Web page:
Protests that began on December 19 against a rise in bread prices are continuing; over the weeks, demonstrations are increasingly focused on demands that Omar Al Bashir and his government be removed from power.
Yesterday, the largest protest took place in El Managil locality in El Gezira where hundreds of people took to the streets to demand the ousting of President Omar Al Bashir and his party from power.
Witnesses told Radio Dabanga that one demonstration was formed by residents of El Huda and surrounding villages, while another demonstration began in El Ugda, adjacent to El Huda. The demonstrations took place on Saturday to demand an “overthrow of the regime.” Protestors were met by the security services who reportedly used sticks, batons, and tear gas to disperse demonstrators. Demonstrators reportedly began burning El Managil locality offices and other government buildings. Witnesses told Radio Dabanga that a force of 30 vehicles loaded with soldiers and security services confronted demonstrators with excessive violence and arrested a number of citizens who were not counted.
Al Bashir’s security forces have responded to protests across the country by cracking down severely and continually. Thirty-seven people were killed in the protest’s first five days, according to Amnesty International. On Sunday, The Guardian (UK) reported that the number has risen to more than 60.
The Sudanese government this week admitted that 19 have died, including two members of security forces, during the protests. Also, it said that 219 people were wounded.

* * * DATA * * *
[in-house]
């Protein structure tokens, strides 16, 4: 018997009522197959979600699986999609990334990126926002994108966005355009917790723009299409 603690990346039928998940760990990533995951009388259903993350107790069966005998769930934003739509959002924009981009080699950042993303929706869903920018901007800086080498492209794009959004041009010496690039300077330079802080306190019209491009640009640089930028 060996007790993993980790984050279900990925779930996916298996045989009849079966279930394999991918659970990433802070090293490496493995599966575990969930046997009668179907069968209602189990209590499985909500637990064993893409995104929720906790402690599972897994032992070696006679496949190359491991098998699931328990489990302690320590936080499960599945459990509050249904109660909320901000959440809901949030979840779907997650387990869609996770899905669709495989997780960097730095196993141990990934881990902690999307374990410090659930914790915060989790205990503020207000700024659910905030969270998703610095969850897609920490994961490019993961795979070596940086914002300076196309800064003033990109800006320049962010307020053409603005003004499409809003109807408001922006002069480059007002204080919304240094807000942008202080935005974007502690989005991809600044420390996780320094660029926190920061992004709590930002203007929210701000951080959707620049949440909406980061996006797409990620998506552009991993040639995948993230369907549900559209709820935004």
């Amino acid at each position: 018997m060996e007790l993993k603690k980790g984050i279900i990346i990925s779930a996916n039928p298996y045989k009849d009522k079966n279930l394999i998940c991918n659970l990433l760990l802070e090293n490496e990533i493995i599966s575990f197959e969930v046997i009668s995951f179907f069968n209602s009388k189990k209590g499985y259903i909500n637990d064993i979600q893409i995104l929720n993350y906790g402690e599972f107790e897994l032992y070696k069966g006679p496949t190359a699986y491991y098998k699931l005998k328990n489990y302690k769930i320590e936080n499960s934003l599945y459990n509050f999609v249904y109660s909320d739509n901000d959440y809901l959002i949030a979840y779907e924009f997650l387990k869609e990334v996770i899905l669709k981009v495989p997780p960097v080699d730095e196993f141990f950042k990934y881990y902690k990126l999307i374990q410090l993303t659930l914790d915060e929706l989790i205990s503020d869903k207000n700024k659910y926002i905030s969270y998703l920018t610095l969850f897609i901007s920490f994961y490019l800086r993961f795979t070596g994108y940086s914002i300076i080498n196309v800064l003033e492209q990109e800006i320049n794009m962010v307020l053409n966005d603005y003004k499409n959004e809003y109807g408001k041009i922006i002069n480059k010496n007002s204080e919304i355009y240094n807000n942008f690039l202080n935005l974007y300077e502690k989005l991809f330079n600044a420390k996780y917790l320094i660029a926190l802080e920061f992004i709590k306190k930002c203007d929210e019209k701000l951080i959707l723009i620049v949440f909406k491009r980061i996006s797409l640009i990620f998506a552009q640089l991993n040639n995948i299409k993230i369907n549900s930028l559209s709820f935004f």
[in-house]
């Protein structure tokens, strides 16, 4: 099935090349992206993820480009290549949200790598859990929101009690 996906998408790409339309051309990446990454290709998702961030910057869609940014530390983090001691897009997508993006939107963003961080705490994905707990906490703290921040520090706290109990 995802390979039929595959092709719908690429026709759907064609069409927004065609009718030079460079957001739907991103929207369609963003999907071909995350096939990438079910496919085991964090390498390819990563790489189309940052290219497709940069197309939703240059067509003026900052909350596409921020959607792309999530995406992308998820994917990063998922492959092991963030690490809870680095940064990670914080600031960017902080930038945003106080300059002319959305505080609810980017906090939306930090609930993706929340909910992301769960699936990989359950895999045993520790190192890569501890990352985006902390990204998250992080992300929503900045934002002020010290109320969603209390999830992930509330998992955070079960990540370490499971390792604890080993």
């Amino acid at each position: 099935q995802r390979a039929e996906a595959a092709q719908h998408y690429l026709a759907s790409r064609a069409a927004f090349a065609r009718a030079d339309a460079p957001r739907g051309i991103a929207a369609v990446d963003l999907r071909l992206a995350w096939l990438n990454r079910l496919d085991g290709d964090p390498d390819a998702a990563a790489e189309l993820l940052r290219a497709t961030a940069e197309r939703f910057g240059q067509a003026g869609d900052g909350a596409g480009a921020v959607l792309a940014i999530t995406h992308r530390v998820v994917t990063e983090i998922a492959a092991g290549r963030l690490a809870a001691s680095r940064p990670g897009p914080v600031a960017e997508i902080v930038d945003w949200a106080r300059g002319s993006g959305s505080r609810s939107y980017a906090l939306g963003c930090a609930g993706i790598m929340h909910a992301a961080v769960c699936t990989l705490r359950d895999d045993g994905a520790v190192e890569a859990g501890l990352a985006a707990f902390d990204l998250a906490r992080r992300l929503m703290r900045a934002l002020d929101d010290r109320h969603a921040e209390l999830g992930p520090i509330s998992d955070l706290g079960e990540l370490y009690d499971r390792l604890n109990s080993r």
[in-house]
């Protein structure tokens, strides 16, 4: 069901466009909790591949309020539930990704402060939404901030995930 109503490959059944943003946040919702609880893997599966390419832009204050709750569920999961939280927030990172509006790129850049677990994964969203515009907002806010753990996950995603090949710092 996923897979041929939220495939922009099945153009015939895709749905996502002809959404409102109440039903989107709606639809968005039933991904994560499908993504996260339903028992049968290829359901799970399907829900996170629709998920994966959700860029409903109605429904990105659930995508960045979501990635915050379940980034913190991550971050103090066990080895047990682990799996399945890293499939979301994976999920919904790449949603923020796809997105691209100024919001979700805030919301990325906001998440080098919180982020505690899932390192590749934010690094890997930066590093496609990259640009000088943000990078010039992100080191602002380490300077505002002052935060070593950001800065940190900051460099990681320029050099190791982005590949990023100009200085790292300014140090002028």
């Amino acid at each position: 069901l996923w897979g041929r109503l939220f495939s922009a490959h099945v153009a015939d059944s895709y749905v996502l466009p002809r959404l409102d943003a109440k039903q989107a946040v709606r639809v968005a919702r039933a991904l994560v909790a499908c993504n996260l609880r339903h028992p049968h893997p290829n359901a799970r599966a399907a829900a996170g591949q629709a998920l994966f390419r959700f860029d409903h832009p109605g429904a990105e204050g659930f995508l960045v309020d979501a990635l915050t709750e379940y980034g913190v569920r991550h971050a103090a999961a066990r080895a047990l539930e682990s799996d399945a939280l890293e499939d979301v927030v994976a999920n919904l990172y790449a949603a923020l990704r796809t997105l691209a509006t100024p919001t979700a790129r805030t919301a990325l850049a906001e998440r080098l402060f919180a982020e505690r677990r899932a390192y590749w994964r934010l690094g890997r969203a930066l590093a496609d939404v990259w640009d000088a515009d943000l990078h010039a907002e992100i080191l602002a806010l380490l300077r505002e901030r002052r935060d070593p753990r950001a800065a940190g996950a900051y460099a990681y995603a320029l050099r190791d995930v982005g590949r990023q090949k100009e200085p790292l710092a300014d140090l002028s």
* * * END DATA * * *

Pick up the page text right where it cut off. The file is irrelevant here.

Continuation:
Memorandum submitted in Brussels
On Saturday, hundreds of people demonstrated in Brussels in support of the uprising in their home country, condemning the killing of peaceful protesters and shouting to topple the regime and hand its leader Omar Al Bashir to the International Criminal Court. Protests have become increasingly focused on the toppling of the regime and removal of Al Bashir from power.
Members of various civil society organisations in Belgium participated in the demonstration. The protesters called on EU countries to protect the peaceful demonstrators and support their demands. The protest march moved from the building of the Commission of the European Union to the building of the European Parliament. The demonstrators submitted a memorandum to the EU Commission President, EU External Affairs Officer, and the EU Commission on Human Rights.
Elsewhere, Sudan ‘uprising tracks’ are becoming increasingly popular.
Arrest of protest organiser
On Saturday evening, members of the National Intelligence and Security Service (NISS) held Siddig Abufawaz, chairman of the Socialist Unionist Party after a raid on his house at El Safiya in Khartoum North. Abufawaz is also a prominent member of the National Consensus Forces, an alliance of Sudanese opposition parties, that is co-organising the protests against the government of President Al Bashir.
Speaking yesterday to police leaders in Khartoum, Al Bashir stated that “Sudan is facing an economic challenge, yet despite the struggles it is going through, it is better than others concerning security and stability,” adding that “subversion, destruction and looting deepen and increase the problem rather than leading to its resolution.”
Al Bashir delivered a nationwide address to mark Sudan’s independence from the British Empire on Monday evening.